Harymurti said the magazine cannot be responsible for the actions of people who might or might not have read the article.
Tempo's struggle does not end with the criminal case. Last year, Winata's lawyers filed four civil defamation cases against Tempo and the Koran Tempo newspaper and Tempo's founder, Goenawan Mohamad. Tempo lost three of the four. In one case, a court ordered Tempo to pay Winata $1 million and to apologize. All the cases are on appeal.
Winata denied in an interview having submitted a proposal to renovate the market. He recounted how he had grown up poor, the son of a spare-parts trader, dropping out of seventh grade and peddling homemade ice pops to help support his family. "So I never wanted to touch a business that would affect poor people," he said. "Never!"
Winata also said he did not order the assault on Tempo. "I totally disagreed with what happened at the Tempo office," he said. Winata said he did not want Harymurti to go to prison, but did want to clear his own name. "If tomorrow, he said to me, 'Tomy, yes, I'm wrong.' If I get only this one phrase from him," he said, he would withdraw his complaint.
What sets Tempo's case apart, analysts said, is that the state took up a criminal prosecution on behalf of a private citizen. It shows "the failure of this government . . . in appreciating the role of freedom of expression in the democratizing process," said Nono Anwar Makarim, a noted lawyer. Tempo, banned in 1994 and then reopened after the dictator Suharto was ousted in 1998, plays a pivotal role in developing that democracy, supporters said.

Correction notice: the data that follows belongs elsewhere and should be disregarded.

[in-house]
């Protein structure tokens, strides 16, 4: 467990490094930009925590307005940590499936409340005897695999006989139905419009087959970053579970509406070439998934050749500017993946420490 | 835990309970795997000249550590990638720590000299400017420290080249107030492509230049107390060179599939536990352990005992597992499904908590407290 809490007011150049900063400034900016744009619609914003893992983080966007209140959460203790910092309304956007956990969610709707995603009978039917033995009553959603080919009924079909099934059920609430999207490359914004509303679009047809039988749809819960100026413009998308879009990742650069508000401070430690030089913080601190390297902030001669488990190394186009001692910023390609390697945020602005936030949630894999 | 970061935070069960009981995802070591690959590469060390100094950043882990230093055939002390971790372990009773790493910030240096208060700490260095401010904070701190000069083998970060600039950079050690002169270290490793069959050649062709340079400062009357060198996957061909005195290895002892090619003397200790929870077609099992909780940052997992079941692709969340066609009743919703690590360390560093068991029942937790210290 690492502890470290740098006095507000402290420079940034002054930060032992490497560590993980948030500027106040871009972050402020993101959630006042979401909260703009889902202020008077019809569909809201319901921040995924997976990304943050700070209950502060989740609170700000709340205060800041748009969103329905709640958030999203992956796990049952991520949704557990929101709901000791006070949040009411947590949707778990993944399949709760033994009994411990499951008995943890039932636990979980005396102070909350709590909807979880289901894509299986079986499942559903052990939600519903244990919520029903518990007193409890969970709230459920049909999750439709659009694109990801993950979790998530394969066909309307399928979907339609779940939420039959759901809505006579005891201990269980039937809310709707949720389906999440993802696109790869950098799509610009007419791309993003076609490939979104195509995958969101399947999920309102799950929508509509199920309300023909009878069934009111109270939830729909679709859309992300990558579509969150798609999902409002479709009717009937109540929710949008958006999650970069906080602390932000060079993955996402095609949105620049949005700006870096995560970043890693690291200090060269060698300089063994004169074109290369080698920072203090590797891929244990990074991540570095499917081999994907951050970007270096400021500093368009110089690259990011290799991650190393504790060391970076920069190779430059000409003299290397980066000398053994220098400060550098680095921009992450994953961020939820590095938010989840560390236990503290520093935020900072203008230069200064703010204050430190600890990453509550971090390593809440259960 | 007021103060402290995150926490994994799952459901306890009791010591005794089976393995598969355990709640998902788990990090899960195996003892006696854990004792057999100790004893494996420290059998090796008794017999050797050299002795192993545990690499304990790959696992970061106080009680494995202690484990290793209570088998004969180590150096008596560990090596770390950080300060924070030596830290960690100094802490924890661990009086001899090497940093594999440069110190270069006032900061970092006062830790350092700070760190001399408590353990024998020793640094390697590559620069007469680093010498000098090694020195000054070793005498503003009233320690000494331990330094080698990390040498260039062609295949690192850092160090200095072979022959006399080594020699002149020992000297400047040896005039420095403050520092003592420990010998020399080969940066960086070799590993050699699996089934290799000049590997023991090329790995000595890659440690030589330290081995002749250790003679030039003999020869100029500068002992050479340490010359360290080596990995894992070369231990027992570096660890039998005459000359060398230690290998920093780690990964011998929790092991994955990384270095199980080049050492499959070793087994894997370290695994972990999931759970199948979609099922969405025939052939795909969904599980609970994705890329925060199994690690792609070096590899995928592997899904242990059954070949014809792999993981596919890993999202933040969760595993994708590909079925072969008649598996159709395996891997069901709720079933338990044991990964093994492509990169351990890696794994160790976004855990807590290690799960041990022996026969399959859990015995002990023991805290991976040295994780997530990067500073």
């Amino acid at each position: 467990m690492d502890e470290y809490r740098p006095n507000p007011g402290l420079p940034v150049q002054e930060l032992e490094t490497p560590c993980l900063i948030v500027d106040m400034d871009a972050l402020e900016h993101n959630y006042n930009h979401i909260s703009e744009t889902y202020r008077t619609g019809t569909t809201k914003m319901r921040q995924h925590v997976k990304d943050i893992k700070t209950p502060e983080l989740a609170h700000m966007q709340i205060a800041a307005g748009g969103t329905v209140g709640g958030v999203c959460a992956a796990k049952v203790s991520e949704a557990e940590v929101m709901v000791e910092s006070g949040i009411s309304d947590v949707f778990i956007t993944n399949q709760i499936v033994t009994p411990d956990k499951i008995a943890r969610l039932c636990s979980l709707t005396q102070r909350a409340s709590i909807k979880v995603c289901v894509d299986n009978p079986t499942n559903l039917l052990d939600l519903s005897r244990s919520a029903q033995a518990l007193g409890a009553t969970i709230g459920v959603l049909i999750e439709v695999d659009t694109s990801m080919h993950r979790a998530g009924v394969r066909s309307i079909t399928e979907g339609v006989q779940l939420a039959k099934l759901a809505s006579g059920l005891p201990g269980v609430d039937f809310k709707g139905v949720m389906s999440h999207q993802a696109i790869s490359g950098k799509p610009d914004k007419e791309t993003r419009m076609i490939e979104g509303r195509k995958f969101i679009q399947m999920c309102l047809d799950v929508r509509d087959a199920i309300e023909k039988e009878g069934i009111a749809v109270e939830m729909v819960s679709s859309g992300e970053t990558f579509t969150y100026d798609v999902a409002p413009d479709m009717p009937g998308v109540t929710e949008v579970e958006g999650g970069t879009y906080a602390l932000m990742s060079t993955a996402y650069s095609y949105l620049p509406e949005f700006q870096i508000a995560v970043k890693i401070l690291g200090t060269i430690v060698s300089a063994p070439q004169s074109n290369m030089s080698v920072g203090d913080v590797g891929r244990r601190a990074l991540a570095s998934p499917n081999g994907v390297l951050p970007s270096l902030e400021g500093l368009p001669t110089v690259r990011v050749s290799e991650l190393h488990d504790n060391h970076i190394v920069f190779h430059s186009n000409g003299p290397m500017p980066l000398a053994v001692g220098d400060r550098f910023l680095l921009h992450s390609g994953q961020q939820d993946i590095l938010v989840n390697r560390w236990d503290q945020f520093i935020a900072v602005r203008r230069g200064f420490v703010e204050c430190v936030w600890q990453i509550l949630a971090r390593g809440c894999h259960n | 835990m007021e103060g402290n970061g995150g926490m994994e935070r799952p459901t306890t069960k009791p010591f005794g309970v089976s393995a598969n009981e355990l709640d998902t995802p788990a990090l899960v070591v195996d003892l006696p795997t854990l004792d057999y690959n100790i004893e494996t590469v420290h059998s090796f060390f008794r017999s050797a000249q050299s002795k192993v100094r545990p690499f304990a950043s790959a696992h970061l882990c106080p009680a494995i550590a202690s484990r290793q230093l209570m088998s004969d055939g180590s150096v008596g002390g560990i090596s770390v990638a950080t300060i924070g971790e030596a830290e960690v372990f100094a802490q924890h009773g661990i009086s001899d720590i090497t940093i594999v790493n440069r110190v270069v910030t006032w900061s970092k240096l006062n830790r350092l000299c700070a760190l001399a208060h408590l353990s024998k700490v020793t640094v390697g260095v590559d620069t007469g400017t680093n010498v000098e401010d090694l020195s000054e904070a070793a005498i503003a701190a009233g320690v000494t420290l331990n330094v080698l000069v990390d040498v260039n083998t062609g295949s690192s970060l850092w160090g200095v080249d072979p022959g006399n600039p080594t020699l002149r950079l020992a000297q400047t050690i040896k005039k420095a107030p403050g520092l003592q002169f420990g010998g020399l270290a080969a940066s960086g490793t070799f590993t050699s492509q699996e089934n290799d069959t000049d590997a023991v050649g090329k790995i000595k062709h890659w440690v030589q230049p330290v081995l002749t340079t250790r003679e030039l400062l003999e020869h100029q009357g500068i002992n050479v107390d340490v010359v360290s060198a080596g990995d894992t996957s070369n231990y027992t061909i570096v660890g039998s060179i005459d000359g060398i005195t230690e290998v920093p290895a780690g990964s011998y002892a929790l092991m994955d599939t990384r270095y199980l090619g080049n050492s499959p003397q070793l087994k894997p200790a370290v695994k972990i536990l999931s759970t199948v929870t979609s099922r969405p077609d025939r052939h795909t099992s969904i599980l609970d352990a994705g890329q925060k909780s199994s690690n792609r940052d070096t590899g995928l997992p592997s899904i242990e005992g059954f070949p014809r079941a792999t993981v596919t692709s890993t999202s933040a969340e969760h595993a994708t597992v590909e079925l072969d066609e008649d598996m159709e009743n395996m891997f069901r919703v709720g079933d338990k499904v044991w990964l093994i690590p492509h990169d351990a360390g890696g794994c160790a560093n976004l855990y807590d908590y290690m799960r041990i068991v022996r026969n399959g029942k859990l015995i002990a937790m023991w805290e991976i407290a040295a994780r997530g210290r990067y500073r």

But Harymurti, who was Tempo's U.S. bureau chief in the 1990s, said he believes that after decades of authoritarian rule, Indonesians might not be ready to appreciate the role of the press.
"I hope we're not too far ahead," he said. "You need a critical mass of people to fight for their own freedom."
Journalists said they feared that the Tempo case could have a chilling effect and result in self-censorship. At least 15 defamation cases have been filed against the media in the last two years, four of them criminal. Two criminal cases targeted a newspaper for headlines that allegedly insulted President Megawati Sukarnoputri, Sukarno's daughter, and the House of Representatives speaker. The other two involved Tempo.
Meanwhile, at Tanah Abang, a deep brown gash in the earth full of earthmovers, cranes and construction workers is all that is left of Block A, the burned building. Thousands of vendors who lost their kiosks are still unsure of their future. Some have moved to other areas of the market. Others moved out altogether. City officials said they have not decided what will become of it.
Special correspondent Natasha Tampubolon contributed to this report.